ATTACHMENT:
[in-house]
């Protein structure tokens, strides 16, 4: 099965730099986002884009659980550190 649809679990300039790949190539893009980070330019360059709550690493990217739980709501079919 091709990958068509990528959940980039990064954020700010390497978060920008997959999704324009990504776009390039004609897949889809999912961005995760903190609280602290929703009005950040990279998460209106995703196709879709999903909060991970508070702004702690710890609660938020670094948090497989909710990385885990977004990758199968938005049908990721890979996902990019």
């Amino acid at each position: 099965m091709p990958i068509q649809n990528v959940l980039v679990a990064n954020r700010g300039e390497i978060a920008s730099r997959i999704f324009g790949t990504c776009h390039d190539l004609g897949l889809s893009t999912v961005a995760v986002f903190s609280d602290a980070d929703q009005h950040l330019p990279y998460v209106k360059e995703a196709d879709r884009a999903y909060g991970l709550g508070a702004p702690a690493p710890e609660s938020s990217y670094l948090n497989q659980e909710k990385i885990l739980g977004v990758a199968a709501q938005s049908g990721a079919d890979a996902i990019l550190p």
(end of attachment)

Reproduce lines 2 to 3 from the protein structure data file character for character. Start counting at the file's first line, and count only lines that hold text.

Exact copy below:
């Protein structure tokens, strides 16, 4: 099965730099986002884009659980550190 649809679990300039790949190539893009980070330019360059709550690493990217739980709501079919 091709990958068509990528959940980039990064954020700010390497978060920008997959999704324009990504776009390039004609897949889809999912961005995760903190609280602290929703009005950040990279998460209106995703196709879709999903909060991970508070702004702690710890609660938020670094948090497989909710990385885990977004990758199968938005049908990721890979996902990019």
């Amino acid at each position: 099965m091709p990958i068509q649809n990528v959940l980039v679990a990064n954020r700010g300039e390497i978060a920008s730099r997959i999704f324009g790949t990504c776009h390039d190539l004609g897949l889809s893009t999912v961005a995760v986002f903190s609280d602290a980070d929703q009005h950040l330019p990279y998460v209106k360059e995703a196709d879709r884009a999903y909060g991970l709550g508070a702004p702690a690493p710890e609660s938020s990217y670094l948090n497989q659980e909710k990385i885990l739980g977004v990758a199968a709501q938005s049908g990721a079919d890979a996902i990019l550190p």